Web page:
Paul “Dudey” McCloskey will be hoping put the disappointment of his shock loss to DeMarcus Corley behind him as he targets another European title shot.
The veteran American played the role of party pooper to perfection, rocking the former undefeated European light welterweight champion and World title challenger with a crunching right hook that forced referee Ian John Lewis to end the contest in the tenth round.
The Corley fight followed a fine win against Breidis Prescott in Belfast in September 2011. The Dungiven fighter had bounced back from a first round knockdown and a bloodied nose in the second round to secure a gritty unanimous points win in front of a packed Belfast crowd.
That victory was McCloskey’s first return to the ring since his controversial loss to Amir Khan in April that year, a result which had removed his undefeated tag.
McCloskey had challenged Khan for the Bolton man's WBA Super Lightweight title at the M.E.N Arena in Manchester but his dream was cruelly taken away in the sixth round when a clash of heads left McCloskey with a cut above his left eye, and the referee stepped in to end the contest with Khan ahead on all three judge’s cards at that point.
After a bitter row following the fight, McCloskey regrouped and focussed his attention on a return to the ring, and he did so in some style. Pitted against the only man to beat Khan at that point, McCloskey met Prescott in front of a packed crowd at the Odyssey Arena. The vocal support for the Northern Irishman was stunned into silence in the opening round when McCloskey was knocked to the canvas.
But the Irishman rode the early storm well and dominated the latter rounds to claim a unanimous decision win that puts him back on the road for major honours in 2012.
A native of Dungiven in County Derry, McCloskey’s amateur days were fought out of St. Canices ABC and as an amateur he was three-time Irish champion and five-time senior Ulster champion.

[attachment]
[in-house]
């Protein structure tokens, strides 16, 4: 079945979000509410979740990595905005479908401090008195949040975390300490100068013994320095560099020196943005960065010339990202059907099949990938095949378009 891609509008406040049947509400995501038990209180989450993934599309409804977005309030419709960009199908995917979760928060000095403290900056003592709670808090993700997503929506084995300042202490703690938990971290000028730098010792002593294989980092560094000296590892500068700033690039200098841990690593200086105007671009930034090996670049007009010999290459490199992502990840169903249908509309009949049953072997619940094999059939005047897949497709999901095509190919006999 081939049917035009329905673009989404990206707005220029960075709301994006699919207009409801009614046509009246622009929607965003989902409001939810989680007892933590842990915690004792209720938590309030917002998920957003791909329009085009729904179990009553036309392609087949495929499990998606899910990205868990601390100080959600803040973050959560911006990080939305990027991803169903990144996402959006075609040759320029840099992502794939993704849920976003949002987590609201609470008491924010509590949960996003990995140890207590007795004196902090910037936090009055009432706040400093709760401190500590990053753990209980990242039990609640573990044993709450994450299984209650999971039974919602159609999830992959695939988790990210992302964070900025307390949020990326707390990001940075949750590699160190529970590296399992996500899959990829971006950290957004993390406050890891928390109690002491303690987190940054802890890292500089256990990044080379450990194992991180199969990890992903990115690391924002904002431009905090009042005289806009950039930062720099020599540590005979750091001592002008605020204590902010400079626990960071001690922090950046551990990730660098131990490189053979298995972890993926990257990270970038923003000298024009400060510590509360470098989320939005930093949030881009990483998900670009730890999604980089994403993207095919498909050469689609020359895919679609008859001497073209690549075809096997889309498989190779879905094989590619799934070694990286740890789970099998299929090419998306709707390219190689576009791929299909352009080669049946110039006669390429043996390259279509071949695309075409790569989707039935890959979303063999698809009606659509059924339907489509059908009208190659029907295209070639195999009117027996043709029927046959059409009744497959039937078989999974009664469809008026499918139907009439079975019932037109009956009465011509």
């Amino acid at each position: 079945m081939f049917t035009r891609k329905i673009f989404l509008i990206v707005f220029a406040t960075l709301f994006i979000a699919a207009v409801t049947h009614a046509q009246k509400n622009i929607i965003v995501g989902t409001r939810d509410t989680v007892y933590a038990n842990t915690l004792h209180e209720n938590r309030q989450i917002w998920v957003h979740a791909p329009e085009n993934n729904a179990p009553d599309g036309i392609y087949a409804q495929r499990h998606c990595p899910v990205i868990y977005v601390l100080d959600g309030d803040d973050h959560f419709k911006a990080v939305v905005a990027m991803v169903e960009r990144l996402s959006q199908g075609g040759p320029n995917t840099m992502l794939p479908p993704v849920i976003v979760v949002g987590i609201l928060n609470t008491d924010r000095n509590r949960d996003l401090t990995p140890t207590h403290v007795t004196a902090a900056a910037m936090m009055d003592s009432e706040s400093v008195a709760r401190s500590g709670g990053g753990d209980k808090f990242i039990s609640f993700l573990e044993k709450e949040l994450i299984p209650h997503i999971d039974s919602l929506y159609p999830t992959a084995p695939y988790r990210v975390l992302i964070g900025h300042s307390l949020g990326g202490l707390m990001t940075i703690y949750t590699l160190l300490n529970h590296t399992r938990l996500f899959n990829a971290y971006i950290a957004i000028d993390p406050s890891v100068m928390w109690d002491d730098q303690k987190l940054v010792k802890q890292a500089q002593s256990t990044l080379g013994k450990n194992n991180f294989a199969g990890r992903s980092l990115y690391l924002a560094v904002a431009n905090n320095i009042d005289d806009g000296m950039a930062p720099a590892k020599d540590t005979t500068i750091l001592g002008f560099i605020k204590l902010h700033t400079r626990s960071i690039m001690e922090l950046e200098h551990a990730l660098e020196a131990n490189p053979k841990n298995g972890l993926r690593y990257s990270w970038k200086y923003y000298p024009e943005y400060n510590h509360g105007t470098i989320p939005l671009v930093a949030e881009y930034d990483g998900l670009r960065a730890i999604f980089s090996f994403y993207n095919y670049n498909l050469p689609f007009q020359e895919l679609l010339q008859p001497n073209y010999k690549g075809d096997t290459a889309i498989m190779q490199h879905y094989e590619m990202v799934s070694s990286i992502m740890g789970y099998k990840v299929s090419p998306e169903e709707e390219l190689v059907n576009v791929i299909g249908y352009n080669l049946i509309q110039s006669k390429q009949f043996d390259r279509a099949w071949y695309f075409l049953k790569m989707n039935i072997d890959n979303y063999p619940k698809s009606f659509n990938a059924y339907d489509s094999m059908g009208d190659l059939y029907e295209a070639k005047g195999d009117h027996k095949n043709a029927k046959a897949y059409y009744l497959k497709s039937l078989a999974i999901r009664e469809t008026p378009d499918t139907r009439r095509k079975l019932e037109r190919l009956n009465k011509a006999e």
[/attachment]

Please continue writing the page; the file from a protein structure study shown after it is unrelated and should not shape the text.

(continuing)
The hard-hitting southpaw unleashed his talents on the professional game in March 2005, knocking out 32-fight veteran David Kehoe in his debut at Kings Hall in Belfast. That start was a sign of things to come as he raced to a 13-0 record in his first two years in the professional ranks.
McCloskey was ready for bigger things and proved his potential on 8 December 2007 at Kings Hall when he stopped Bulgarian Toncho Tonchev in four rounds to claim the vacant IBF international junior welterweight title.
Wins over Manuel Garnica, Cezar Bazan and Nigel Wright followed in 2008 before took on Colin Lynes in December for the vacant British title in Dagenham.
McCloskey was due to fight on the undercard that night but stepped up to face Lynes and responded in fine style, claiming the belt when Lynes retired after the ninth round.
McCloskey kicked off 2009 in style with a classy defence of his title against Dean Harrison in Widnes in March. The champ floored the challenger in the opening round but the Wolverhampton fighter managed to get through to the fourth round before the referee stopped the contest – handing McCloskey his 19th win as a pro.
The southpaw raised his profile further in his next bout when he fought Spaniard Daniel Rasilla for the vacant European title in Magherafelt in County Derry. McCloskey eased through the gears before troubling Rasilla in the fifth round and finishing the job in the ninth, flooring the Spaniard with a right before ending the contest with a left.
McCloskey defended his European belt twice in 2010; knocking out Giuseppe Lauri in 11 rounds in June at Kings Hall before a seventh round stoppage of Scotland’s Barry Morrison in County Donegal in October took his record to 22-0 and set him up for a shot at Khan’s coveted belt.